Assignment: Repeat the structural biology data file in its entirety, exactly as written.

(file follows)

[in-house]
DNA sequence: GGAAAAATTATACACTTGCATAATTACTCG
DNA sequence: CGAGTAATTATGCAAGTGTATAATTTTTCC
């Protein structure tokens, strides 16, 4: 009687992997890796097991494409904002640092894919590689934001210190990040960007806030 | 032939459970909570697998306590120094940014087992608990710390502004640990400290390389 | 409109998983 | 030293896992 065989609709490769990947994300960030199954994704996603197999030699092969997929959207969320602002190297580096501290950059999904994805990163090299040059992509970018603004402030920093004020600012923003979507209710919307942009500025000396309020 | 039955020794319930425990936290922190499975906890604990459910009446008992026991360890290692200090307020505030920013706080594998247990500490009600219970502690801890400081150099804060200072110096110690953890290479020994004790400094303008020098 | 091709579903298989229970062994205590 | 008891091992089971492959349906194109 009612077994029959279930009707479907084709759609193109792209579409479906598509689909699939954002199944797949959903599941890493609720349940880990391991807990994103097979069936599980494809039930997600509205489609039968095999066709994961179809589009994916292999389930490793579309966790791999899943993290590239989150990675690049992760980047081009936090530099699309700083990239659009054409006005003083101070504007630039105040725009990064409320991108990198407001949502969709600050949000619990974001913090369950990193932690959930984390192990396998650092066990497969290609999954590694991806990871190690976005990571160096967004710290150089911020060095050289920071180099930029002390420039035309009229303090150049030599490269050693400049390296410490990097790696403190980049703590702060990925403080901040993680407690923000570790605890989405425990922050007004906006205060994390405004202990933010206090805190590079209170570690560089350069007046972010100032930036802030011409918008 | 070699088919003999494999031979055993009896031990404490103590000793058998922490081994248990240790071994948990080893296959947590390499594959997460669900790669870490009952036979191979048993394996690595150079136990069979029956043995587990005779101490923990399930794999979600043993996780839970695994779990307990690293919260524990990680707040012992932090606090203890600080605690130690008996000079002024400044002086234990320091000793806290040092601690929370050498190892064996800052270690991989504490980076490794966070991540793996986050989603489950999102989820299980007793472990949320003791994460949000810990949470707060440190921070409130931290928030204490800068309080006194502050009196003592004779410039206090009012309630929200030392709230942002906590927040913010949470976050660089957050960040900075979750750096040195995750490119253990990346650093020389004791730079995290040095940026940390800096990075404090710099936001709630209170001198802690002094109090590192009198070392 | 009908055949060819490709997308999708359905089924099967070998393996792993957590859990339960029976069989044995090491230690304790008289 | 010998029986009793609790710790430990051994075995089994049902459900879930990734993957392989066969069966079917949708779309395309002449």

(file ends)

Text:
[in-house]
DNA sequence: GGAAAAATTATACACTTGCATAATTACTCG
DNA sequence: CGAGTAATTATGCAAGTGTATAATTTTTCC
């Protein structure tokens, strides 16, 4: 009687992997890796097991494409904002640092894919590689934001210190990040960007806030 | 032939459970909570697998306590120094940014087992608990710390502004640990400290390389 | 409109998983 | 030293896992 065989609709490769990947994300960030199954994704996603197999030699092969997929959207969320602002190297580096501290950059999904994805990163090299040059992509970018603004402030920093004020600012923003979507209710919307942009500025000396309020 | 039955020794319930425990936290922190499975906890604990459910009446008992026991360890290692200090307020505030920013706080594998247990500490009600219970502690801890400081150099804060200072110096110690953890290479020994004790400094303008020098 | 091709579903298989229970062994205590 | 008891091992089971492959349906194109 009612077994029959279930009707479907084709759609193109792209579409479906598509689909699939954002199944797949959903599941890493609720349940880990391991807990994103097979069936599980494809039930997600509205489609039968095999066709994961179809589009994916292999389930490793579309966790791999899943993290590239989150990675690049992760980047081009936090530099699309700083990239659009054409006005003083101070504007630039105040725009990064409320991108990198407001949502969709600050949000619990974001913090369950990193932690959930984390192990396998650092066990497969290609999954590694991806990871190690976005990571160096967004710290150089911020060095050289920071180099930029002390420039035309009229303090150049030599490269050693400049390296410490990097790696403190980049703590702060990925403080901040993680407690923000570790605890989405425990922050007004906006205060994390405004202990933010206090805190590079209170570690560089350069007046972010100032930036802030011409918008 | 070699088919003999494999031979055993009896031990404490103590000793058998922490081994248990240790071994948990080893296959947590390499594959997460669900790669870490009952036979191979048993394996690595150079136990069979029956043995587990005779101490923990399930794999979600043993996780839970695994779990307990690293919260524990990680707040012992932090606090203890600080605690130690008996000079002024400044002086234990320091000793806290040092601690929370050498190892064996800052270690991989504490980076490794966070991540793996986050989603489950999102989820299980007793472990949320003791994460949000810990949470707060440190921070409130931290928030204490800068309080006194502050009196003592004779410039206090009012309630929200030392709230942002906590927040913010949470976050660089957050960040900075979750750096040195995750490119253990990346650093020389004791730079995290040095940026940390800096990075404090710099936001709630209170001198802690002094109090590192009198070392 | 009908055949060819490709997308999708359905089924099967070998393996792993957590859990339960029976069989044995090491230690304790008289 | 010998029986009793609790710790430990051994075995089994049902459900879930990734993957392989066969069966079917949708779309395309002449």